I’ll start out with my recently-visited Radio.Garden stations, which this week by chance were heavy on Celtic music:

  • Sescot Radio, Dunbar, Scotland
  • Scotlander Radio, Inverness, Scotland
  • Dunoon Community Radio, Dunoon, Scotland
  • Dales Radio, Hawes, England
  • Little Flock Radio, Jedburgh, England
  • Celtic Rock, Konstanz, Germany
  • Irish Pub Radio, Dublin, Ireland
  • Radio Zurisee, Rapperswil-Jona, Switzerland

(Note: Radio.Garden has been glitchy with recent releases of Firefox, but it works well with the Opera browser.)

This past week, I did some hay and straw hauling. I also cut some firewood and then did the requisite slash hauling. I now have two slash piles established to burn this fall that are both presently about 12 feet in diameter and eight feet tall. More to come!

On Monday, I made a rush trip to town, to help an Elk Creek Company customer. He was selling me back a Finnish SAKO Mosin-Nagant M39 rifle that he had bought in January of 2021. I was happy to buy it back from him at just over his 2021 retail cost. He said that he needed cash “right away”, so I went to the post office, inspected the newly-arrived rifle, and then immediately sent him a couple of USPS money orders — via Express Mail. One nice thing about guns is that they are fairly liquid investments! And yes, I am willing to buy back most pre-1899 Elk Creek Company guns with FRNs, if the condition of the gun hasn’t changed.

Continue reading“Editors’ Prepping Progress”



The Editors’ Quote of the Day:

If thou turn away thy foot from the sabbath, from doing thy pleasure on my holy day; and call the sabbath a delight, the holy of the Lord, honourable; and shalt honour him, not doing thine own ways, nor finding thine own pleasure, nor speaking thine own words:

Then shalt thou delight thyself in the Lord; and I will cause thee to ride upon the high places of the earth, and feed thee with the heritage of Jacob thy father: for the mouth of the Lord hath spoken it.” – Isaiah 58:13-14 (KJV)



Preparedness Notes for Friday — May 20, 2022

May 20th, 1942 The birthday of Carlos Hathcock (died February 23, 1999) was a United States Marine Corps Gunnery Sergeant sniper with a service record of 93 confirmed kills.

Also: Happy birthday to my old pal, Brad C. We are friends for life!

SurvivalBlog Writing Contest

Today we present another entry for Round 100 of the SurvivalBlog non-fiction writing contest. The prizes for this round include:

First Prize:

  1. The photovoltaic power specialists at Quantum Harvest LLC  are providing a store-wide 10% off coupon. Depending on the model chosen, this could be worth more than $2000.
  2. A Gunsite Academy Three Day Course Certificate. This can be used for any of their one, two, or three-day course (a $1,095 value),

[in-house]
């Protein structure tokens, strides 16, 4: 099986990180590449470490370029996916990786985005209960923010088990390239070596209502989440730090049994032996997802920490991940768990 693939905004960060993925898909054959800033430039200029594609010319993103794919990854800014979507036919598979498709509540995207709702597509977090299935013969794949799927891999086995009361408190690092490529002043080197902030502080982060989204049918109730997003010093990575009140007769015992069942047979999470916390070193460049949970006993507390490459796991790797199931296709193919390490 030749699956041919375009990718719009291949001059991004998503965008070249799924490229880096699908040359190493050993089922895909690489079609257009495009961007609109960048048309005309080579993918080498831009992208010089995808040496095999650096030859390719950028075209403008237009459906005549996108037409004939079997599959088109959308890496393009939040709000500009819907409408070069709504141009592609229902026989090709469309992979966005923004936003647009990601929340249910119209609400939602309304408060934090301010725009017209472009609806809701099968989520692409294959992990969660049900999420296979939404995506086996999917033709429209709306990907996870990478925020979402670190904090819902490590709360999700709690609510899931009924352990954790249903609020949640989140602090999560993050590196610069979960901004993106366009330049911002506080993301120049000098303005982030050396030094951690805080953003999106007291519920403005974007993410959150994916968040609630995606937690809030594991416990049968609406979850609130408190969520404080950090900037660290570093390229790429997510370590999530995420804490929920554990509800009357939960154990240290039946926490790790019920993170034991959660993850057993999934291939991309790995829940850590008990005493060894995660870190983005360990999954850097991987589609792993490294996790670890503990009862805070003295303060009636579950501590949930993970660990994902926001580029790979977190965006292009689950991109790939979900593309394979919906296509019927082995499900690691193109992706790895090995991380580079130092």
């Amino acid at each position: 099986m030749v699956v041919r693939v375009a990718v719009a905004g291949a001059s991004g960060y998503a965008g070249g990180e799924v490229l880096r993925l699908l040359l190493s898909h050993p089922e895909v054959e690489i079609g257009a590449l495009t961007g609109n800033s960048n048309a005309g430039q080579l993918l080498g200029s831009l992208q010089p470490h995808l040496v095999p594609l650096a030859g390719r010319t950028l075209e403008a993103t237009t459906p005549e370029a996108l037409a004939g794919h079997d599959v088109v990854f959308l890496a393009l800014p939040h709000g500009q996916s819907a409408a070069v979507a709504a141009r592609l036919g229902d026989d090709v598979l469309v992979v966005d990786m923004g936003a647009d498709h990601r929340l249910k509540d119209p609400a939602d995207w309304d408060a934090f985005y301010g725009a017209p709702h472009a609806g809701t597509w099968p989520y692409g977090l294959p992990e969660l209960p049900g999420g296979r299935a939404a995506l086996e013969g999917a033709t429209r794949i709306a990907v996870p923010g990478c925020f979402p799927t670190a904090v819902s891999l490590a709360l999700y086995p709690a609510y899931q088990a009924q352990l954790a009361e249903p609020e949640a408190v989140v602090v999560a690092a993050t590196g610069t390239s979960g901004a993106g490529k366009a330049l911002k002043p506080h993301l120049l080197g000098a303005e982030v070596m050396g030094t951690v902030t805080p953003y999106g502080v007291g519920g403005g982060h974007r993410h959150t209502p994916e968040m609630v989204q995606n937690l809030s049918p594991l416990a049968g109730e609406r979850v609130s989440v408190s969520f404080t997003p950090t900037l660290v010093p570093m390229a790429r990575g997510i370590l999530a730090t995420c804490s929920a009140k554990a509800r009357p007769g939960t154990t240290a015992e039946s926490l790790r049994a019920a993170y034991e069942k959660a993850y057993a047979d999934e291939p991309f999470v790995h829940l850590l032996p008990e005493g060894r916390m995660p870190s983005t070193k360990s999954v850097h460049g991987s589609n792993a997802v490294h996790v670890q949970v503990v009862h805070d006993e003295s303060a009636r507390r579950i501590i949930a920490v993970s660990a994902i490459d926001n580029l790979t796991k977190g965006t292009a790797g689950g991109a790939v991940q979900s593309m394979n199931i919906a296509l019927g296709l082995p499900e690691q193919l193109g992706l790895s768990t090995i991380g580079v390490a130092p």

3. A course certificate from onPoint Tactical for the prize winner’s choice of three-day civilian courses, excluding those restricted for military or government teams. Three-day onPoint courses normally cost $795,
  4. Two cases of Mountain House freeze-dried assorted entrees in #10 cans, courtesy of Ready Made Resources (a $350 value),
  5. A $250 gift certificate good for any product from Sunflower Ammo,
  6. American Gunsmithing Institute (AGI) is providing a $300 certificate good towards any of their DVD training courses.
  7. Two sets of The Civil Defense Manual, (in two volumes) — a $193 value — kindly donated by the author, Jack Lawson.

Second Prize:

  1. A Front Sight Lifetime Diamond Membership, providing lifetime free training at any Front Sight Nevada course, with no limit on repeating classes. This prize is courtesy of a SurvivalBlog reader who prefers to be anonymous.
  2. A SIRT STIC AR-15/M4 Laser Training Package, courtesy of Next Level Training, that has a combined retail value of $679
  3. Two 1,000-foot spools of full mil-spec U.S.-made 750 paracord (in-stock colors only) from www.TOUGHGRID.com (a $240 value).
  4. Two Super Survival Pack seed collections, a $150 value, courtesy of Seed for Security, LLC,
  5. A transferable $150 FRN purchase credit from Elk Creek Company, toward the purchase of any pre-1899 antique gun. There is no paperwork required for delivery of pre-1899 guns into most states, making them the last bastion of firearms purchasing privacy!

Third Prize:

  1. Three sets each of made-in-USA regular and wide-mouth reusable canning lids. (This is a total of 300 lids and 600 gaskets.) This prize is courtesy of Harvest Guard (a $270 value)
  2. A Royal Berkey water filter, courtesy of Directive 21 (a $275 value),
  3. A LogOX 3-in-1 Forestry MultiTool (a $189 value) and a WoodOx Sling (a $79.95 value), courtesy of LogOx, both made in USA.
  4. A transferable $100 FRN purchase credit from Elk Creek Company, toward the purchase of any pre-1899 antique gun.

More than $725,000 worth of prizes have been awarded since we started running this contest. Round 100 ends on May 31st, so get busy writing and e-mail us your entry. Remember that there is a 1,500-word minimum, and that articles on practical “how-to” skills for survival have an advantage in the judging